2.  Cast-Off

The hummingbird sings outside your office

—little quick chirps—

like a chipmunk.  This delights you.

Louise Nevelson, in Dawn’s Wedding Feast, 1959

 

painted stacked wooden crates filled with street finds—

shutters, hubs, chess pieces—all-white.  Absolved.  And you,

 

who see:  the jambs, the archvolt, the panic bar,

the peephole. You put your fingers on my right arm and said

I’ll find you.

 

DB:  After Vogue you worked in a number of other positions, but notably for Estee Lauder and now for more than a decade with Aveda.  You are the creative director for copy at Aveda.  I think that means you are the head writer and the director of the other writers.  Does that work affect your poems?

PS: Aveda is a beauty company with a mission to care for the world we live in.  They are committed to doing this in a variety of ways—including tracing ingredients back to each farm and community to ensure integrity of formulation and fair treatment of workers.  So there are real stories about community to investigate and communicate—usually from far-flung countries, Morocco, Australia, Brazil.  On January 16th, I’m traveling to tiny villages in Nepal to see our partnership with indigenous peoples in forest communities who are hand crafting our gift paper from sustainable lokta bark.  Around Annapurna, these locations are some of the poorest in the world.

DB: It will be fascinating to see how your trip to Nepal may affect your poems, or even show up in your poems, don’t you think?  But you didn’t say much about how your work at Aveda has affected your poems.  Or maybe it doesn’t?

PS:  Writing about indigenous and local communities—suffused with ancient, rural rituals—for over ten years now for Aveda, the company keeps me focused on “the other.”  We source our argan oil—for skin care—from Morocco, and that was a touch point for this poem:

New York Pastoral

I occupy the periphery

(somewhere to watch)—

teetering on long thin thorny limbs

 

like Tamri goats who scamper up Argan trees for leaves and nuts

stripping them bare

 

:  a border of relief, this; the guards deliver

take-out Chinese or drugstore supplies;

they live places

 

I don’t know; they seem to come out of the orange fog

hanging

 

over the city.  I wish you were around

the corner; closer, I mean,

knowing there is only

 

so much closeness one can take—to be happy:

but, if you lived here, you could catch

 

snow flakes tumbling through ceiling grates

in subway tunnels:

so odd and white in the darkness

 

and you could hear masses of birds singing:  so few trees

clustered at the concrete edge.  Things are more intense

 

on the perimeter

:  like longing, or a tree.  I love

this place so, but you aren’t here, and so

 

something’s always missing

although I talk to you all the time.  Do you hear me?

 

Today, I tell you that the wood and nuts of the Argan tree

are burnt for cooking

deep roots prevent erosion,

 

and the Sahara is creeping nearer.  Old love

is about wanting someone else

 

to be happy.  I want you near me.

Argania spinosa?

Evergreen.

 

DB:  You started writing poems again, after more than twenty years of silence, around 2004.  What inspired or prompted your return to poetry?  What were you looking for?  And what were those early poems like?  Short and terse?  Or were they, like your recent poems, sometimes longer and polyphonic?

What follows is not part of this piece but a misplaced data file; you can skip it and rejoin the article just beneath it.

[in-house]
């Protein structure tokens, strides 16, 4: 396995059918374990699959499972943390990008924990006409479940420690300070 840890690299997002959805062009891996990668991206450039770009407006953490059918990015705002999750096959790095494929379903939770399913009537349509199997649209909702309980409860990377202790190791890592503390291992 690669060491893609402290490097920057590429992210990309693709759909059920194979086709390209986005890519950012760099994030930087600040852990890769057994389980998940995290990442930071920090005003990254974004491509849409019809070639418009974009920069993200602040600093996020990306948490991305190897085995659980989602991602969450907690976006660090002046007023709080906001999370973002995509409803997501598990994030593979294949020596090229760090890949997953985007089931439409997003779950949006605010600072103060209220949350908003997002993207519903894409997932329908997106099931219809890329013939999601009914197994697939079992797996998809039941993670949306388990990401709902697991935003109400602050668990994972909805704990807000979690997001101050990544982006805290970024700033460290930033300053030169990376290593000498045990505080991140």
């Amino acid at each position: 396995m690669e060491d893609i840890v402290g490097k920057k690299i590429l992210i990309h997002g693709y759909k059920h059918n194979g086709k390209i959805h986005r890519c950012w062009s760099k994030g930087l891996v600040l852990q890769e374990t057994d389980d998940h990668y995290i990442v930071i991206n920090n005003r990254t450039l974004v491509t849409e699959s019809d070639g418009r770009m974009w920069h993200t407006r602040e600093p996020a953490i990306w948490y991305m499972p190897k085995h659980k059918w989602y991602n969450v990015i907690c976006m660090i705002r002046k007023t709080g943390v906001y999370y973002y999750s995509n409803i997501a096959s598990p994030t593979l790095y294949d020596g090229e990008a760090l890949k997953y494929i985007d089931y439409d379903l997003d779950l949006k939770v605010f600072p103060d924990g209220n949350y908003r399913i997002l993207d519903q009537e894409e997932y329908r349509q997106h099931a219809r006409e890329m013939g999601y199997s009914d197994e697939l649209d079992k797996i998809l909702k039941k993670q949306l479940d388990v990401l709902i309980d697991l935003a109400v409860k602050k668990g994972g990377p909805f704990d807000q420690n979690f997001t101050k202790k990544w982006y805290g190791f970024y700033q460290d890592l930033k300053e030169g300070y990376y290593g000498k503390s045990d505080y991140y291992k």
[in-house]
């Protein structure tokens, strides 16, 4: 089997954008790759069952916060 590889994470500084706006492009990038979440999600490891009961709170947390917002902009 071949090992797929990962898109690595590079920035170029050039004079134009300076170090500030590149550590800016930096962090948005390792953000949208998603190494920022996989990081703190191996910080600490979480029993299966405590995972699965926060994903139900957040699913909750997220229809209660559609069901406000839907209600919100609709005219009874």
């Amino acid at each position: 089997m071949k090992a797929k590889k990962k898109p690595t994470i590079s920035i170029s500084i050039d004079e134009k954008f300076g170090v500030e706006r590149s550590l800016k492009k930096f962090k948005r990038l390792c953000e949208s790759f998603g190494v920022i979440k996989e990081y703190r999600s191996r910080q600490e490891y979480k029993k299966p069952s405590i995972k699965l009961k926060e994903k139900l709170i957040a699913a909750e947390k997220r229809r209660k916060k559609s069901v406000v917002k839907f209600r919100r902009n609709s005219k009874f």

PS:  I realized I had succumbed to insecurities, which didn’t please me, and I also started having a small sense of fatality.  It was Louis Auchincloss who said, “A man can spend his whole existence never learning the simple lesson that he has only one life and that if he fails to do what he wants with it, nobody else really cares.”  The poems were caught in my throat, very small and spare, yes, terse.  I could barely get them out.  Then I chiseled them down to bone.

DB:  Would you show me a chiseled one—again, one of the earlier ones where you started this technique?

PS:

Cutting Board

I did not always recognize the pleasure—

but it is unavoidable:

the slice. The way he bends into it.

Briefly. Then leaves.

 

I am full of wanting.

 

The sheer physicality of it

obliterates

questions: you know what they are.

 

I shall not miss him is a lie.

 

DB:  I see what you mean.  It is lean and tight.  I like its clarities, but compared to your newer poems it’s also more blunted, less chewy or elliptical or layered.

So let’s talk about your poems now.  You have been writing with real seriousness for the past five years, and your poems have appeared in many important magazines, especially magazines that are noted for their appreciation of innovative writers—like Volt, Conduit, the Denver Quarterly, Fence, and others.  Could you talk a little about your process of writing a poem?  I know it is unusual, and complex, and seems to require a sense of plurality, a kind of communal imagination.  But talk about your process.  Where does an idea come from?  How do you prepare to write a poem?

PS:  I clip every day—even in Blaine, Minnesota, where I spend two weeks every month for Aveda, I drive half an hour to get a New York Times.  That paper, and the New York Review of Books.  Whatever catches my eye I save, underline, investigate further online. I store these in vanilla folders, and date them.  They hang together in themes.  They spark ideas, as well as visits to galleries and museums, which feed into the general themes, or initiate subjects.  Sometimes I catch myself thinking the clipping won’t be of interest—but if I edit too much I find the folders then aren’t that surprising. It’s really following my instincts and trusting that there is something there.